Unemployment statistics can make alarming reading in the news but for most people they are just that: statistics – a largely meaningless number unless it concerns you personally. But how do you quantify the personal effect of unemployment in the larger economic picture? That was the task tackled by Christopher Pissarides and his team at the London School of Economics and Political Science (LSE).
Pissarides helped develop the concept of the matching function (explaining the flows from unemployment to employment) as part of the wider search theory of the marketplace and ‘frictions’ affecting the forces of supply and demand. His work provides a ‘missing link’ between the microeconomic impacts of being out of work and the macroeconomics of labour markets, structural change, and economic growth. ‘Our research looks at what happens to someone who loses his or her job because of changes in economic environment’, Professor Pissarides explains. ‘We have created a model which allows us to analyse the processes and decisions, such as policy, which affect how long it is before someone finds productive employment again.
‘One of the key things we found is that it is important to make sure that people do not stay unemployed too long so they don‘t lose their feel for the labour force.‘ It is a theme on which Pissarides recently expanded as the UK government considered severe spending cuts to lift the country out of recession. He warned against slashing unemployment benefits to goad people into work, saying if payments were too small people would slide into a poverty trap and become disengaged from the workforce, making it harder for them to re-enter the job market.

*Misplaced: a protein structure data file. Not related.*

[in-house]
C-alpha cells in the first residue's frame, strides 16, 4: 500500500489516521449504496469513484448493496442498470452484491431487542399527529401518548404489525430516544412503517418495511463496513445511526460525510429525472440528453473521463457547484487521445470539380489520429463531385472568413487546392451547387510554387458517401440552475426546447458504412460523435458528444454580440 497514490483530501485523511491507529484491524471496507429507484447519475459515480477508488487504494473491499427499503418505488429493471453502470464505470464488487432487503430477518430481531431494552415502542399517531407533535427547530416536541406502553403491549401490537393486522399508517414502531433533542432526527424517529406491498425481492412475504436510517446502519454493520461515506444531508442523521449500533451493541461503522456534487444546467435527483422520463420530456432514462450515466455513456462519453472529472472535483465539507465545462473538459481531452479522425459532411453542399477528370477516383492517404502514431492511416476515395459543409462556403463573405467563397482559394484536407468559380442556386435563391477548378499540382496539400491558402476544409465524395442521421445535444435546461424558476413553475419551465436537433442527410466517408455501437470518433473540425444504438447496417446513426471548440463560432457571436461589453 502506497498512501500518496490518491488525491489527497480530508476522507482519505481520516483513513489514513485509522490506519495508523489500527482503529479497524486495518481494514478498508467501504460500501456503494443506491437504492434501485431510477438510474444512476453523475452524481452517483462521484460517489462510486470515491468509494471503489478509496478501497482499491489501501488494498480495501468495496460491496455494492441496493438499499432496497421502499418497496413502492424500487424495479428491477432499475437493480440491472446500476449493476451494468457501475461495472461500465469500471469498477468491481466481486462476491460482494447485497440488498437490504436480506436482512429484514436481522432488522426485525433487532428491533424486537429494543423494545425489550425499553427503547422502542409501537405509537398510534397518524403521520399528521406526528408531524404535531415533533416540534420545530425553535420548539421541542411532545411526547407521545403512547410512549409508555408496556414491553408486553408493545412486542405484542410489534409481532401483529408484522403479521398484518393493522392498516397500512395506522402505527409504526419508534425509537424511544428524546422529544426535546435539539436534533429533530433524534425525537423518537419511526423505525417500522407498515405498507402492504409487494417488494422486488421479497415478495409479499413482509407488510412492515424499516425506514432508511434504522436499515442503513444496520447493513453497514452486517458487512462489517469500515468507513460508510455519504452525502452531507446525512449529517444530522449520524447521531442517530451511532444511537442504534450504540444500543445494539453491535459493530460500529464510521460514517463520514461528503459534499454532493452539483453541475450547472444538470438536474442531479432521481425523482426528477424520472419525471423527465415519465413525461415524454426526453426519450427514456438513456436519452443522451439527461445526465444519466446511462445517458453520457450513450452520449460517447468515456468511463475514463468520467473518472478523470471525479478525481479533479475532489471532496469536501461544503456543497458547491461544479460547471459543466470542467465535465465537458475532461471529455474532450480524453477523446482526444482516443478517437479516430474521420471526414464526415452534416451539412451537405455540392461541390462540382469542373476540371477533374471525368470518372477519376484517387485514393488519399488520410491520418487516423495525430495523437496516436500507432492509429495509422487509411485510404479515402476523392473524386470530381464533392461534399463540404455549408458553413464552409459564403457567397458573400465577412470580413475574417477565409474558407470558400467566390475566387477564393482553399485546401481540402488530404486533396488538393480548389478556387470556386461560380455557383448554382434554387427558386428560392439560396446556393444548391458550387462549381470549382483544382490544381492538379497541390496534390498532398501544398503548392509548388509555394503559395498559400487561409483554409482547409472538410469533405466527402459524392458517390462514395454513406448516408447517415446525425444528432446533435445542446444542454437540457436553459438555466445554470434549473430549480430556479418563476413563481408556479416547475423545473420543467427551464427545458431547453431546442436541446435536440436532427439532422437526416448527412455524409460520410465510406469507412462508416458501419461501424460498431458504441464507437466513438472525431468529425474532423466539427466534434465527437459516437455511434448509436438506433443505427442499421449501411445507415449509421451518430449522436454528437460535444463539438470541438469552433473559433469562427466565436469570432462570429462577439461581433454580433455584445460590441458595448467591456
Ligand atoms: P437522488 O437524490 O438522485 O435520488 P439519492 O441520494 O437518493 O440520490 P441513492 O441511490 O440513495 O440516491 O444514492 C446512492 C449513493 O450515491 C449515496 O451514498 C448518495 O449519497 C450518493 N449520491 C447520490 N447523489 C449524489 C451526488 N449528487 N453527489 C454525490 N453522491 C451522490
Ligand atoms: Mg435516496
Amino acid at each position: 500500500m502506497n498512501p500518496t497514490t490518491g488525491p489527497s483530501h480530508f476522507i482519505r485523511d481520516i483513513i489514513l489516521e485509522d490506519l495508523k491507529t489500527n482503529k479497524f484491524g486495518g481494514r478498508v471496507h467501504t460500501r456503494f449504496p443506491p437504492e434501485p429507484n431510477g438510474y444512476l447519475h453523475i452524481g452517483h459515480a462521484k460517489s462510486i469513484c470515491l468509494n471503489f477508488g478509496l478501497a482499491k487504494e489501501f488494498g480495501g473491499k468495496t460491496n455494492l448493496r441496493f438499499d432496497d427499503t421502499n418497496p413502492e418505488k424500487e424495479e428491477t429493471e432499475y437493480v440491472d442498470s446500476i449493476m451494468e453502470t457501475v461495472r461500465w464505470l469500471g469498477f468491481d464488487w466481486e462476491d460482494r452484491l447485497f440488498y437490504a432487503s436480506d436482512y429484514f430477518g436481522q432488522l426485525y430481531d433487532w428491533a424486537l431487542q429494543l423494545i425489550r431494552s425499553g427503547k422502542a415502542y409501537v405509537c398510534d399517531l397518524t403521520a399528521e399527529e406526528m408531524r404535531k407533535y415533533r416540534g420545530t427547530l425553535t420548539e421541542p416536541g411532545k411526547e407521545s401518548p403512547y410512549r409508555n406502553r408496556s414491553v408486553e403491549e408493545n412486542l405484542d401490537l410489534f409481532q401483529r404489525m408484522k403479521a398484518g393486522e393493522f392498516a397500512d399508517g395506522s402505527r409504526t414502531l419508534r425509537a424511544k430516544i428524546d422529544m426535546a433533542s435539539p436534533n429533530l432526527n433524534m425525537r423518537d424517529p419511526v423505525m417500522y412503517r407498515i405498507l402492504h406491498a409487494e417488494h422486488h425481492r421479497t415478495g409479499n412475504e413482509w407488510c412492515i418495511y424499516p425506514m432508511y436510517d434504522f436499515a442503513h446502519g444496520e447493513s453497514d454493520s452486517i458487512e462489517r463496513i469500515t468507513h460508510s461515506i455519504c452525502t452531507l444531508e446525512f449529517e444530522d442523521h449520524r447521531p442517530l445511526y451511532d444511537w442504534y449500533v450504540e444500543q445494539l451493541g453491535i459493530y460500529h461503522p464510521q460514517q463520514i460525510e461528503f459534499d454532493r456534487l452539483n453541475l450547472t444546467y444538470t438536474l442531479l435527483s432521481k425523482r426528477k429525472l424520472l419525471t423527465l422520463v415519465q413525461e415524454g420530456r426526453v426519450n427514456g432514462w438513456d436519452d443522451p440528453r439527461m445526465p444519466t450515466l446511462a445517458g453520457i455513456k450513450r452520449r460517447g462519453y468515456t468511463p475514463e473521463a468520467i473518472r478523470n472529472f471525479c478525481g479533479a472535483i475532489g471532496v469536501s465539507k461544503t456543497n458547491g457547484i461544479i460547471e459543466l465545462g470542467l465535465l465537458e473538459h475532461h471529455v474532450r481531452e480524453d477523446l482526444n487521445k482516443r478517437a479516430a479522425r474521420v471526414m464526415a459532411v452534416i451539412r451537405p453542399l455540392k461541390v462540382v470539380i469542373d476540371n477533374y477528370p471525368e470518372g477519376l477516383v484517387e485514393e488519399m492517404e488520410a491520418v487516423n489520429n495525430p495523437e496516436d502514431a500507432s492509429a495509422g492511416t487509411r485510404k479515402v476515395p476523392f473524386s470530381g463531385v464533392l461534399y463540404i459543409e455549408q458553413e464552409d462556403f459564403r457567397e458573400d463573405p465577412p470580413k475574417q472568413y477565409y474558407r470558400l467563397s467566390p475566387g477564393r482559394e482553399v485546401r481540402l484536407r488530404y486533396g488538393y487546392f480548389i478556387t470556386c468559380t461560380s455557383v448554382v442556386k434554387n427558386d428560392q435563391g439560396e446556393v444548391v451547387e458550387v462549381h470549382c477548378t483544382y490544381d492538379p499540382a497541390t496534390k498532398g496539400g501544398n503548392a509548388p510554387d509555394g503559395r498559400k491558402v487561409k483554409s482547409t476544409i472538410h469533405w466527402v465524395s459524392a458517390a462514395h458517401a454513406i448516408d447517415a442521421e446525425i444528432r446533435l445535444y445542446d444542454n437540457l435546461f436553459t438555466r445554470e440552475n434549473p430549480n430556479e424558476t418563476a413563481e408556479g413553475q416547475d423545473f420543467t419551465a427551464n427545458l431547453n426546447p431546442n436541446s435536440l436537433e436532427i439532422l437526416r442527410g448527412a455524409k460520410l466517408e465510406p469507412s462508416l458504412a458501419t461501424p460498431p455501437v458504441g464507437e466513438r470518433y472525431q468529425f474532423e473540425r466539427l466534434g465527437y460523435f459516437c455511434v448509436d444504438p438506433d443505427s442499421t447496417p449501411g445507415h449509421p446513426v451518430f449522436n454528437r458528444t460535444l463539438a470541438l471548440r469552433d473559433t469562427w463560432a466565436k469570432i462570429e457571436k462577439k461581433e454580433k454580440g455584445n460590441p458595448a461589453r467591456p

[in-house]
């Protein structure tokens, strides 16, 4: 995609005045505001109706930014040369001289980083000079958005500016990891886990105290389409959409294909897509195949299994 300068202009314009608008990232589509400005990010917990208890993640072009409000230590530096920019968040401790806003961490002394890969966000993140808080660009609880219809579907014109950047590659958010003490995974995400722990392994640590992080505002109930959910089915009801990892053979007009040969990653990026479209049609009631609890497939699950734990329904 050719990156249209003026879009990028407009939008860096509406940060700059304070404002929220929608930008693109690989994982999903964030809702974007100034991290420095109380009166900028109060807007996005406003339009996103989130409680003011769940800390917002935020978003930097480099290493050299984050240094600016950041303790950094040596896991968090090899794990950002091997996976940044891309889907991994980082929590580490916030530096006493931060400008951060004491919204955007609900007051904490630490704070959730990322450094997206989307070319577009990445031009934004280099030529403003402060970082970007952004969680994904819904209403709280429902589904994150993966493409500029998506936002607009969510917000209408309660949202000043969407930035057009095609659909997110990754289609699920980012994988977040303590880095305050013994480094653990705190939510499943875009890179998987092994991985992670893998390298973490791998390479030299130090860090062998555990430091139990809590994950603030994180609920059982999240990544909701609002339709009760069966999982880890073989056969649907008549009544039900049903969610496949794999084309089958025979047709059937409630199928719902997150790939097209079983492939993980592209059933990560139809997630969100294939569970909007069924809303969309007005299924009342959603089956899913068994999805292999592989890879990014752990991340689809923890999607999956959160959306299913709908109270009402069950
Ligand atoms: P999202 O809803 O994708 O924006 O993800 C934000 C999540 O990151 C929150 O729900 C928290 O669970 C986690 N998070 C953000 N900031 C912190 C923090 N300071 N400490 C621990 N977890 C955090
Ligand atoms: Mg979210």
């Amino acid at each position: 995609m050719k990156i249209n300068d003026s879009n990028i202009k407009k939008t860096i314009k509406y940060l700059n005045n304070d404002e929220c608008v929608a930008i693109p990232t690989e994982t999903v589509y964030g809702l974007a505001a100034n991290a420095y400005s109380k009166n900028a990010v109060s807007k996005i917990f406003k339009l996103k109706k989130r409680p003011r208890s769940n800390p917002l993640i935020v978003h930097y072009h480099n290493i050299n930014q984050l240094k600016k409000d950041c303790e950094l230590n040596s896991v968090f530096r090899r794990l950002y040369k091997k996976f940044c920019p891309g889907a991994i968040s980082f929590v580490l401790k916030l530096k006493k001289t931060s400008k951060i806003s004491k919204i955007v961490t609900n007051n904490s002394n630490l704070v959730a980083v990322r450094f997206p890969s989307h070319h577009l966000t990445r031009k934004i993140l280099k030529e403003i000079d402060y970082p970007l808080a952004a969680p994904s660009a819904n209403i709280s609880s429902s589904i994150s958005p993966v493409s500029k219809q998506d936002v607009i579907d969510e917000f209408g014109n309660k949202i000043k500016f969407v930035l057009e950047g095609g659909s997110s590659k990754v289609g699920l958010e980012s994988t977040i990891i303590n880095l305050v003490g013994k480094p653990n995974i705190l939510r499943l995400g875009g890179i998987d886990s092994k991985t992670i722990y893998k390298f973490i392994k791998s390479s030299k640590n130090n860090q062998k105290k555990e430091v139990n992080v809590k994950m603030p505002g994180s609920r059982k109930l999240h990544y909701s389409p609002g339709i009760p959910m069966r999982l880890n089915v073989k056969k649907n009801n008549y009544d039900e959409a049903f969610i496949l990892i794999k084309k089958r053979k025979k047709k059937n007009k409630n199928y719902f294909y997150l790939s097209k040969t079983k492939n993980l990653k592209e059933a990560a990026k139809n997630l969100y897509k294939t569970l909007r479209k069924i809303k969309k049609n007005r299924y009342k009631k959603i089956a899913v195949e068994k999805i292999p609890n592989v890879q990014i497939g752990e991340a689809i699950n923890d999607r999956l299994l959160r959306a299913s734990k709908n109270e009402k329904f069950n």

In 1994 Pissarides teamed up with Dale Mortensen to distill their individual work over the previous two decades into the influential paper Job Creation and Job Destruction in the Theory of Unemployment. The resulting Mortensen-Pissarides model proved so influential in macroeconomic studies that it now forms a core part of most graduate courses. The pair shared the IZA Prize in Labour Economics in 2005.
The 2010 Nobel Prize was shared equally between Pissarides and Americans Mortensen and Peter Diamond.
Christopher Antoniou Pissarides is a Greek Cypriot, born in Nicosia, in February, 1948. After school in Cyprus he moved to Britain, studying economics at the University of Essex, where he gained his BA in 1970 and MA in 1971 before transferring to the LSE and completing his PhD in 1973. He spent the next two years as a lecturer at the University of Southampton before returning to LSE in 1976. He has remained there ever since, rising to the rank of Norman Sosnow Professor in Economics.
Pissarides is a Fellow of the Econometric Society, the British Academy and the European Economic Association, of which he was named president in 2011. He has two children, Antony and Miranda.